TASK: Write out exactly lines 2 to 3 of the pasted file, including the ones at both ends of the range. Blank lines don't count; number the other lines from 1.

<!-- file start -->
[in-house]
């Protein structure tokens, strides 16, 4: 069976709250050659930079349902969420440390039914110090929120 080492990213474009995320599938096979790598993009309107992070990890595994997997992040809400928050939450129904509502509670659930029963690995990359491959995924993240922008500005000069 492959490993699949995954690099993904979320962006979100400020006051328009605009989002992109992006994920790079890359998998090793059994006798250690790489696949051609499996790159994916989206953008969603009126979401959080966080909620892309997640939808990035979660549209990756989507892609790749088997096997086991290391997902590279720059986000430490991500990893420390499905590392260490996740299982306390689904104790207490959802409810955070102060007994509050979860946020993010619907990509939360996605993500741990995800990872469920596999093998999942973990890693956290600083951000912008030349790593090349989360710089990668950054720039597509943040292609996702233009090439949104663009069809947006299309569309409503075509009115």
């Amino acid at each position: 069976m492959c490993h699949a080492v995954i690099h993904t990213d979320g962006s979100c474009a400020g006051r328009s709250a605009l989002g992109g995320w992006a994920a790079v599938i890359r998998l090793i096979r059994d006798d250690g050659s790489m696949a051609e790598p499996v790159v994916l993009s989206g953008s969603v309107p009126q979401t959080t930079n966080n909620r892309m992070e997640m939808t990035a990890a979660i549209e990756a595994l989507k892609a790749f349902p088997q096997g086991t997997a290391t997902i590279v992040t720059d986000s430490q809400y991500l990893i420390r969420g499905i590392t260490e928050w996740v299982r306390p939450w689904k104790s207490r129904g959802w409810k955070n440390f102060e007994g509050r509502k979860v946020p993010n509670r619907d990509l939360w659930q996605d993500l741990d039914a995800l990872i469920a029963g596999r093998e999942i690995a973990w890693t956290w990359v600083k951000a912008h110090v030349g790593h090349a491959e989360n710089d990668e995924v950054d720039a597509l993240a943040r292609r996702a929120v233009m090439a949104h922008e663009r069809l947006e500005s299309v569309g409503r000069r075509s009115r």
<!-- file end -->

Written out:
């Protein structure tokens, strides 16, 4: 069976709250050659930079349902969420440390039914110090929120 080492990213474009995320599938096979790598993009309107992070990890595994997997992040809400928050939450129904509502509670659930029963690995990359491959995924993240922008500005000069 492959490993699949995954690099993904979320962006979100400020006051328009605009989002992109992006994920790079890359998998090793059994006798250690790489696949051609499996790159994916989206953008969603009126979401959080966080909620892309997640939808990035979660549209990756989507892609790749088997096997086991290391997902590279720059986000430490991500990893420390499905590392260490996740299982306390689904104790207490959802409810955070102060007994509050979860946020993010619907990509939360996605993500741990995800990872469920596999093998999942973990890693956290600083951000912008030349790593090349989360710089990668950054720039597509943040292609996702233009090439949104663009069809947006299309569309409503075509009115």
């Amino acid at each position: 069976m492959c490993h699949a080492v995954i690099h993904t990213d979320g962006s979100c474009a400020g006051r328009s709250a605009l989002g992109g995320w992006a994920a790079v599938i890359r998998l090793i096979r059994d006798d250690g050659s790489m696949a051609e790598p499996v790159v994916l993009s989206g953008s969603v309107p009126q979401t959080t930079n966080n909620r892309m992070e997640m939808t990035a990890a979660i549209e990756a595994l989507k892609a790749f349902p088997q096997g086991t997997a290391t997902i590279v992040t720059d986000s430490q809400y991500l990893i420390r969420g499905i590392t260490e928050w996740v299982r306390p939450w689904k104790s207490r129904g959802w409810k955070n440390f102060e007994g509050r509502k979860v946020p993010n509670r619907d990509l939360w659930q996605d993500l741990d039914a995800l990872i469920a029963g596999r093998e999942i690995a973990w890693t956290w990359v600083k951000a912008h110090v030349g790593h090349a491959e989360n710089d990668e995924v950054d720039a597509l993240a943040r292609r996702a929120v233009m090439a949104h922008e663009r069809l947006e500005s299309v569309g409503r000069r075509s009115r």